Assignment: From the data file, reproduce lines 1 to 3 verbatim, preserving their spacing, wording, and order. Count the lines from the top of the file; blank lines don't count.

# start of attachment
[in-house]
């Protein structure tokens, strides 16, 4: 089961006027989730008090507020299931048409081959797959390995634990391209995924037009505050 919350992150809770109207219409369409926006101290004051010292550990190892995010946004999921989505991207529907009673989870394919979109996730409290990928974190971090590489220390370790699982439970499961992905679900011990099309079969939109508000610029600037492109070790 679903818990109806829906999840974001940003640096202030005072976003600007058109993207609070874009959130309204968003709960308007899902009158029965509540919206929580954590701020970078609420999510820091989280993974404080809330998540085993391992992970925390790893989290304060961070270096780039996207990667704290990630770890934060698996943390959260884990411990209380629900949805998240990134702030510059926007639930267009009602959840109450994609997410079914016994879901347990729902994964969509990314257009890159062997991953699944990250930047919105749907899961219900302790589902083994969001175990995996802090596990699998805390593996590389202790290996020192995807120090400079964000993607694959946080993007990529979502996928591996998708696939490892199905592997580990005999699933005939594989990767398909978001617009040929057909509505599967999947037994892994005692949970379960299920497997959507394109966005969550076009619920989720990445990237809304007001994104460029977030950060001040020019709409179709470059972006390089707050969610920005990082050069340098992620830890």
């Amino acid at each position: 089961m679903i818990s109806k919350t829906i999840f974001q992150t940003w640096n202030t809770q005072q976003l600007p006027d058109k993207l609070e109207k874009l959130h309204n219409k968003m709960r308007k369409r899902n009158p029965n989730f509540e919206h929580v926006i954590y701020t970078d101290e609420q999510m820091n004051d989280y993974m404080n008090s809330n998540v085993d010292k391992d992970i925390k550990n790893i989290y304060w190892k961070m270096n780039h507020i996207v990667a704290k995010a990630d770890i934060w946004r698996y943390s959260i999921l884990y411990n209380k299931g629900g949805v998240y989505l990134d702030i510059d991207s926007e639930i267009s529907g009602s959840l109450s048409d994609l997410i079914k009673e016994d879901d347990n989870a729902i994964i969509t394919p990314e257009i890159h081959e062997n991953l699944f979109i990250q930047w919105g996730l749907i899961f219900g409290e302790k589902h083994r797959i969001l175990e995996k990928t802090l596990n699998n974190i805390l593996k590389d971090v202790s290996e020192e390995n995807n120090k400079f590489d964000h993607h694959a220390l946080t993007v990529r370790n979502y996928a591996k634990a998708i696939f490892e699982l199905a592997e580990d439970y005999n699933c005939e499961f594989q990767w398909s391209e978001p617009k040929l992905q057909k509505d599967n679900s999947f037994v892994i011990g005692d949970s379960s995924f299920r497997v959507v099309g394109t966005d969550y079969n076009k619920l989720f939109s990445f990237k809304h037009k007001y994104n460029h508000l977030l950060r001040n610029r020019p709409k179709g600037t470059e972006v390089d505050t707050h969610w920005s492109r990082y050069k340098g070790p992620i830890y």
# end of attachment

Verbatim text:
[in-house]
């Protein structure tokens, strides 16, 4: 089961006027989730008090507020299931048409081959797959390995634990391209995924037009505050 919350992150809770109207219409369409926006101290004051010292550990190892995010946004999921989505991207529907009673989870394919979109996730409290990928974190971090590489220390370790699982439970499961992905679900011990099309079969939109508000610029600037492109070790 679903818990109806829906999840974001940003640096202030005072976003600007058109993207609070874009959130309204968003709960308007899902009158029965509540919206929580954590701020970078609420999510820091989280993974404080809330998540085993391992992970925390790893989290304060961070270096780039996207990667704290990630770890934060698996943390959260884990411990209380629900949805998240990134702030510059926007639930267009009602959840109450994609997410079914016994879901347990729902994964969509990314257009890159062997991953699944990250930047919105749907899961219900302790589902083994969001175990995996802090596990699998805390593996590389202790290996020192995807120090400079964000993607694959946080993007990529979502996928591996998708696939490892199905592997580990005999699933005939594989990767398909978001617009040929057909509505599967999947037994892994005692949970379960299920497997959507394109966005969550076009619920989720990445990237809304007001994104460029977030950060001040020019709409179709470059972006390089707050969610920005990082050069340098992620830890």
């Amino acid at each position: 089961m679903i818990s109806k919350t829906i999840f974001q992150t940003w640096n202030t809770q005072q976003l600007p006027d058109k993207l609070e109207k874009l959130h309204n219409k968003m709960r308007k369409r899902n009158p029965n989730f509540e919206h929580v926006i954590y701020t970078d101290e609420q999510m820091n004051d989280y993974m404080n008090s809330n998540v085993d010292k391992d992970i925390k550990n790893i989290y304060w190892k961070m270096n780039h507020i996207v990667a704290k995010a990630d770890i934060w946004r698996y943390s959260i999921l884990y411990n209380k299931g629900g949805v998240y989505l990134d702030i510059d991207s926007e639930i267009s529907g009602s959840l109450s048409d994609l997410i079914k009673e016994d879901d347990n989870a729902i994964i969509t394919p990314e257009i890159h081959e062997n991953l699944f979109i990250q930047w919105g996730l749907i899961f219900g409290e302790k589902h083994r797959i969001l175990e995996k990928t802090l596990n699998n974190i805390l593996k590389d971090v202790s290996e020192e390995n995807n120090k400079f590489d964000h993607h694959a220390l946080t993007v990529r370790n979502y996928a591996k634990a998708i696939f490892e699982l199905a592997e580990d439970y005999n699933c005939e499961f594989q990767w398909s391209e978001p617009k040929l992905q057909k509505d599967n679900s999947f037994v892994i011990g005692d949970s379960s995924f299920r497997v959507v099309g394109t966005d969550y079969n076009k619920l989720f939109s990445f990237k809304h037009k007001y994104n460029h508000l977030l950060r001040n610029r020019p709409k179709g600037t470059e972006v390089d505050t707050h969610w920005s492109r990082y050069k340098g070790p992620i830890y």